FEMA: Army Corps of Engineers to rebuild Puerto Rico’s infrastructure
AnneClaire Stapleton, Katherine Grise and Jason Hanna, CNN
(CNN) — The US Army Corps of Engineers will rebuild Puerto Rico’s infrastructure, a FEMA deputy director said.
More than a week after Hurricane Maria slammed into Puerto Rico as a Category 4 storm, the island is dealing with a humanitarian crisis as millions remain without electricity, water or gas.
“We’re not going to rebuild the power grid overnight, but the US Army Corps of Engineers has just been mission-assigned, in the last 24 hours, to do just that,” Deputy Director Daniel Kaniewski told CNN. “In addition to generators and fuel, we have assigned the US Army Corps of Engineers to rebuild” the US commonwealth’s infrastructure.
Most of the island is without power, with the exception of people and facilities using generators, the US Energy Department says. Gov. Ricardo Rosselló said Thursday that power restoration would be slow because with hits from Maria — and Hurricane Irma earlier in the month — “this infrastructure has honestly collapsed.”
3-star general to lead military’s efforts
At least 16 people have died in Puerto Rico as a result of the storm, Rossello said Thursday.
The Pentagon has appointed Lt. General Jeffrey Buchanan to lead all military hurricane recovery efforts in Puerto Rico, US Defense officials said Thursday.
Buchanan is a three-star general and the commander of US Army North (5th Army). Buchanan has served four tours in Iraq and one in Afghanistan.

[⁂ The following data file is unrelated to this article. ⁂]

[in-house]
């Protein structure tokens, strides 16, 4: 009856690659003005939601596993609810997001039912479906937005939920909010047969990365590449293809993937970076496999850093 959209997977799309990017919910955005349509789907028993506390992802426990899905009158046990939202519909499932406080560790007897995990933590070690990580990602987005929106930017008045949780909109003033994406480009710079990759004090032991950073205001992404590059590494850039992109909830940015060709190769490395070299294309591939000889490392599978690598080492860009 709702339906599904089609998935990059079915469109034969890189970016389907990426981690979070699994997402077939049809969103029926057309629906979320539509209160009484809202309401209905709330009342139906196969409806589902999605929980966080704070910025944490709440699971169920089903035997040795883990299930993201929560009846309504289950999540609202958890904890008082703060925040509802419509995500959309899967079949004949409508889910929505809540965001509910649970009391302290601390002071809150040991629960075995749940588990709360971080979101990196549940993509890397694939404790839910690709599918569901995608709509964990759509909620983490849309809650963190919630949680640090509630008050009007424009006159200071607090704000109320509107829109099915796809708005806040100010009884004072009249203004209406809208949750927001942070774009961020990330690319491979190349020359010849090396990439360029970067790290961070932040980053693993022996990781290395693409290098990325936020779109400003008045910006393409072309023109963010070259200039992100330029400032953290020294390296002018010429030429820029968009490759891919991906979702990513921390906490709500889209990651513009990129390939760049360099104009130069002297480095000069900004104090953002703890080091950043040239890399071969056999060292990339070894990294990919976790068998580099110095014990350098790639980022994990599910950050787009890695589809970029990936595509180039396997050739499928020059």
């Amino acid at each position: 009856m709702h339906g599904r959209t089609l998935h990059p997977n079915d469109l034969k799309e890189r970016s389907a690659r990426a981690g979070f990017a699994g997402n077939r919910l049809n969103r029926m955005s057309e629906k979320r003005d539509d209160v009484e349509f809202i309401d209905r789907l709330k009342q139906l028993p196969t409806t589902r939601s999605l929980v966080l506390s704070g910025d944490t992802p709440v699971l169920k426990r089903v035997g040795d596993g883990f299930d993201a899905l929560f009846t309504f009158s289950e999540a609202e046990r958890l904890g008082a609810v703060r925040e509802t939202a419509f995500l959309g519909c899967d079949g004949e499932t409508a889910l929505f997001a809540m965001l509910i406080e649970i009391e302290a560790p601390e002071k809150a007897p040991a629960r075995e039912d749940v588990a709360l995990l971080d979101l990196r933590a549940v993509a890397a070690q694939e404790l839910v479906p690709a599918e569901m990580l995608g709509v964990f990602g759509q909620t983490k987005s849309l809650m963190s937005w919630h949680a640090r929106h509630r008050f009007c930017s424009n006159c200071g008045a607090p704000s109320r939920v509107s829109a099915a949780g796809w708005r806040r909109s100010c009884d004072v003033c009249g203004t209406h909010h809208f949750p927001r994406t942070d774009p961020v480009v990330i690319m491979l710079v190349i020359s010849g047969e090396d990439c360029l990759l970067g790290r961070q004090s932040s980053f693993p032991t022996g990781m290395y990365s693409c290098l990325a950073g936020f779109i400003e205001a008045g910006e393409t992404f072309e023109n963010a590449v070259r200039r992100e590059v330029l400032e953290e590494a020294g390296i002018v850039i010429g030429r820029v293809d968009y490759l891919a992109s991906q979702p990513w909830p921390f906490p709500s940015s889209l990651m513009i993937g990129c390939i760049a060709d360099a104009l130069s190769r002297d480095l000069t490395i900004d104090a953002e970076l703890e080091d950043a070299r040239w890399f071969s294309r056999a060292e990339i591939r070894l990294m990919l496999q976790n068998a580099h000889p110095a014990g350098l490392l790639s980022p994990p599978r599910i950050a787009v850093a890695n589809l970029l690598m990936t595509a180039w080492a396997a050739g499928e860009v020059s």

U.S. Sen. Marco Rubio on Thursday called for the Department of Defense to take over short-term relief and recovery efforts. Rubio acknowledged FEMA’s role in providing federal assistance to local governments, but said the Defense Department is the “only entity capable of executing a recovery effort of this scale and complexity.”
Jones Act waived; some supplies reportedly still at port
President Trump on Thursday authorized a 10-day waiver of the Jones Act, a federal law that limits shipping to US ports by foreign vessels. Puerto Rico’s governor and other US officials had argued that a waiver would expedite the shipping of supplies to the island.
But some supplies appear to be sitting, undistributed, at Puerto Rico’s main Port of San Juan — though CNN has received conflicting information about the number of idle containers.
Jose Ayala, vice president of operations for the Crowley shipping company, told CNN Thursday that at least 10,000 containers were sitting in the San Juan port, filled with “food, water, medical aid, everything.”
Ayala said the containers still at the port held items the port usually brings in — “food, provisions, refrigerated cargo, all kinds of general merchandise foods, furniture, liquor, manufacturing products, all kinds of cargo that we normally get.”
But Omar Marrero, executive director of Puerto Rico Public-Private Partnerships Authority, said 7,500 containers were sitting at the port Thursday. And Hernan Ayala, president of the Puerto Rico Shipping Association, said none of the idle containers involved aid sent by FEMA.
All FEMA cargo has been dispatched from the port to the rest of the island, Ayala said.
Part of the reason for distribution backlogs at the port is that only 20% of truck drivers have reported back to work since Hurricane Maria swept through, according to a representative for Rosselló.
A diesel fuel shortage and blocked roads also are complicating distribution efforts. Even contacting drivers is a problem because cell towers are down.